Message Summary 

The Bible describes each one of our lives as like a "journey". We are "pilgrims" on a road of progress and purpose. Each of us is at different points along the "path of life". Along the way, there are many different "seasons" we go through, many varied "circumstances" we navigate through, many different "decisions" we make that each have consequences and many "changes" we experience in the process (see Prov.4:18; 15:19, 24. Ps.119:105).

God desires for us to also encounter many "breakthroughs" along the way (turning points, strategic opportunities), which become "holy ground" moments during our journey. Many of these breakthrough moments come out of times of personal "desperation" where significant things occur in our lives that dramatically affect our future.

Jacob had a tremendous heritage and inheritance through his family. He knew God's call and experienced God's blessing on his life. Along the way, through various circumstances, God exposed character issues that Jacob needed to deal with. One night, when he was left "alone", he wrestled with an angel all night. Jacob was desperate for God to bless him. Through this encounter with God, his name and character was changed (Gen.32:24-32). Although Jacob walked with a limp from that time on, life change, breakthrough and greater blessing were his.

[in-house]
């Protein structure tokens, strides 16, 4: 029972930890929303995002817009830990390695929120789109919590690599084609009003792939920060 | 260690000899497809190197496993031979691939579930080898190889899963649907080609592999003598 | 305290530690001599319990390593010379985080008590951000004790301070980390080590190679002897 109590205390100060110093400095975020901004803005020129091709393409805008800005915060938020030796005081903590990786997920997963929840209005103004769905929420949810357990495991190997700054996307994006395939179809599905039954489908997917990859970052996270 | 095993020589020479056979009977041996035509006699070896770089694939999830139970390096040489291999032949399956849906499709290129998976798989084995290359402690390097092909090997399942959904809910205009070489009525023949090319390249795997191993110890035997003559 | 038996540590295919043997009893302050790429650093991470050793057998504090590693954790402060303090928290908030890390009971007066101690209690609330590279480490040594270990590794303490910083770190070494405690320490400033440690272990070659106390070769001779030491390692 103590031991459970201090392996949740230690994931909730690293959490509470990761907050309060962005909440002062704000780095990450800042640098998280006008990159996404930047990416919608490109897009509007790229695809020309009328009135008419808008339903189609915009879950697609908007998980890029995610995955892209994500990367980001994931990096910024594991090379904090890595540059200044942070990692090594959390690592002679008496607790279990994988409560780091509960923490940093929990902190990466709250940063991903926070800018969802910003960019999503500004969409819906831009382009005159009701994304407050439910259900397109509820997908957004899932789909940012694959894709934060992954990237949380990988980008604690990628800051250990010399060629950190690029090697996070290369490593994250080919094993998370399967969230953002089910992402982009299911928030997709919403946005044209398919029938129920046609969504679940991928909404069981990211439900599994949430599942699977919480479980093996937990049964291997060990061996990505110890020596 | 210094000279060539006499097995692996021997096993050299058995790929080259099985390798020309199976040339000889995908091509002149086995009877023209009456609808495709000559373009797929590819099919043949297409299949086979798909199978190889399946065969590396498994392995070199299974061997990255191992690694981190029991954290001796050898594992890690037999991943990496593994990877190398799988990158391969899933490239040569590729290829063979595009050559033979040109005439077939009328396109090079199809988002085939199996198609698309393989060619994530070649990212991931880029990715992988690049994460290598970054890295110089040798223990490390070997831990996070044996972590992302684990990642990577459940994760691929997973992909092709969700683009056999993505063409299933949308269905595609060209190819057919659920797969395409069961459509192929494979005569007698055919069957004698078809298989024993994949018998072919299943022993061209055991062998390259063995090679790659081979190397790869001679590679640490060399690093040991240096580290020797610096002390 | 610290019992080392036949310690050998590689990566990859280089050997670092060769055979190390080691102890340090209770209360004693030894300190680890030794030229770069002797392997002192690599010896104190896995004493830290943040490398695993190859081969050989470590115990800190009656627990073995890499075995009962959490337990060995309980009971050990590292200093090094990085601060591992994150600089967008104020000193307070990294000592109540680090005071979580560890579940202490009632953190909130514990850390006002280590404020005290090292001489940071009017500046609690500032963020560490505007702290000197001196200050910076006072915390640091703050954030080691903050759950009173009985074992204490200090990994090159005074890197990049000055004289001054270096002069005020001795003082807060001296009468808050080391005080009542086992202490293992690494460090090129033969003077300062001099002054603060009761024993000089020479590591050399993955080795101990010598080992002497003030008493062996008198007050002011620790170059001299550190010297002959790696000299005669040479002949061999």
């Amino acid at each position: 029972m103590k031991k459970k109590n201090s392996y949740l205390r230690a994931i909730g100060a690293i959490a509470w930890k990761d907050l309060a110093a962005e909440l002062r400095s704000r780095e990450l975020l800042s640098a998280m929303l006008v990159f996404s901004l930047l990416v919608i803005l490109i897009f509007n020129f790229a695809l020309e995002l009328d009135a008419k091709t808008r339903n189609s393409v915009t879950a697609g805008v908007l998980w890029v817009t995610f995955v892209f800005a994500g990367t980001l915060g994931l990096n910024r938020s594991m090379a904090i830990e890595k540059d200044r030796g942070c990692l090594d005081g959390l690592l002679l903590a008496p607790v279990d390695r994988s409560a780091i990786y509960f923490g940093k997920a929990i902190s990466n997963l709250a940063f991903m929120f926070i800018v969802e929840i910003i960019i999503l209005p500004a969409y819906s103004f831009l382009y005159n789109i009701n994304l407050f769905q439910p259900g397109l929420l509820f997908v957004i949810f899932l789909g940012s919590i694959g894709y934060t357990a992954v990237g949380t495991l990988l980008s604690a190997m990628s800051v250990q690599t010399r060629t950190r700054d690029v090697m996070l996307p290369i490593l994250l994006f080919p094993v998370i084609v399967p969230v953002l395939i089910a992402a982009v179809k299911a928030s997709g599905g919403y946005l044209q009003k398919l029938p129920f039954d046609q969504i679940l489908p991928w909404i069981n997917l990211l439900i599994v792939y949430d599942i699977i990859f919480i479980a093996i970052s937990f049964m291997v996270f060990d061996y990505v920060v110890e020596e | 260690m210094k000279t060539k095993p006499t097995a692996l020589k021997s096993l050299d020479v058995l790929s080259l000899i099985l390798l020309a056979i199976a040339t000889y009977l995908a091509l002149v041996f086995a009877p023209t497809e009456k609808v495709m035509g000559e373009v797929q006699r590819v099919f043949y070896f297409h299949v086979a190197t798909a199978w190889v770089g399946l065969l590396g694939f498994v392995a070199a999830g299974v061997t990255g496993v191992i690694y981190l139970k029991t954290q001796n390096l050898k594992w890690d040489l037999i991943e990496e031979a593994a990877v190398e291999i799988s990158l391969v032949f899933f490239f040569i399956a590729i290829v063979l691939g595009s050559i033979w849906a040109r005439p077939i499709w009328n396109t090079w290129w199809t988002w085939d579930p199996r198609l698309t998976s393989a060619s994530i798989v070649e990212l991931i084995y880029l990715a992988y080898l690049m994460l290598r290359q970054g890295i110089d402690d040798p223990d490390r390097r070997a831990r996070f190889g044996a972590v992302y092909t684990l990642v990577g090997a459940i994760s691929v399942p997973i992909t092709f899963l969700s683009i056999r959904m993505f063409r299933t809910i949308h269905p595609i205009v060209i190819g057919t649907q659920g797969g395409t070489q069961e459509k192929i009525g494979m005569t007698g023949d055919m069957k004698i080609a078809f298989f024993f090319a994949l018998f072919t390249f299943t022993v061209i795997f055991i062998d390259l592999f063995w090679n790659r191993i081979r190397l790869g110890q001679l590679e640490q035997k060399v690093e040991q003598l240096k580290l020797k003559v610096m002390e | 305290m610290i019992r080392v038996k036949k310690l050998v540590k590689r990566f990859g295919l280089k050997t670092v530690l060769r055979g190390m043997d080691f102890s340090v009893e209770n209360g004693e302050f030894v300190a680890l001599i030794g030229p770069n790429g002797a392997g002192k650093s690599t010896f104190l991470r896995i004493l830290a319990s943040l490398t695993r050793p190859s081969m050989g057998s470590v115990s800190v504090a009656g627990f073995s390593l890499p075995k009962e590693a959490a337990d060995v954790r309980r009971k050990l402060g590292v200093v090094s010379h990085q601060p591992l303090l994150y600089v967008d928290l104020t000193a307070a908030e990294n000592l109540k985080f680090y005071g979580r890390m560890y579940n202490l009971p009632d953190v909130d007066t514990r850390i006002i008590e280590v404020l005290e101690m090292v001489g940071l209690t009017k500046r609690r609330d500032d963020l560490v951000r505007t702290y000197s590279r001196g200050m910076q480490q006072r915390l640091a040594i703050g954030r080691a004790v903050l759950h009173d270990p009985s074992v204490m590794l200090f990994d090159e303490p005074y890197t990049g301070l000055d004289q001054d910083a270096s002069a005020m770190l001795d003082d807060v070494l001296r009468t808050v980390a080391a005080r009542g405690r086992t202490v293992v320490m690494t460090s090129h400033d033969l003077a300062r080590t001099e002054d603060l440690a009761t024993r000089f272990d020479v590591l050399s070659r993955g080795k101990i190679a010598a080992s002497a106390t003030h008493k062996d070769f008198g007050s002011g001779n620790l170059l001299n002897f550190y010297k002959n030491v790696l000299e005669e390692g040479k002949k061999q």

So we see that one type of experience that God uses to shape a person's life is in the area of frustration, dissatisfaction or even failure, which can lead to a strong sense of desperation. Out of desperation can come powerful life-change.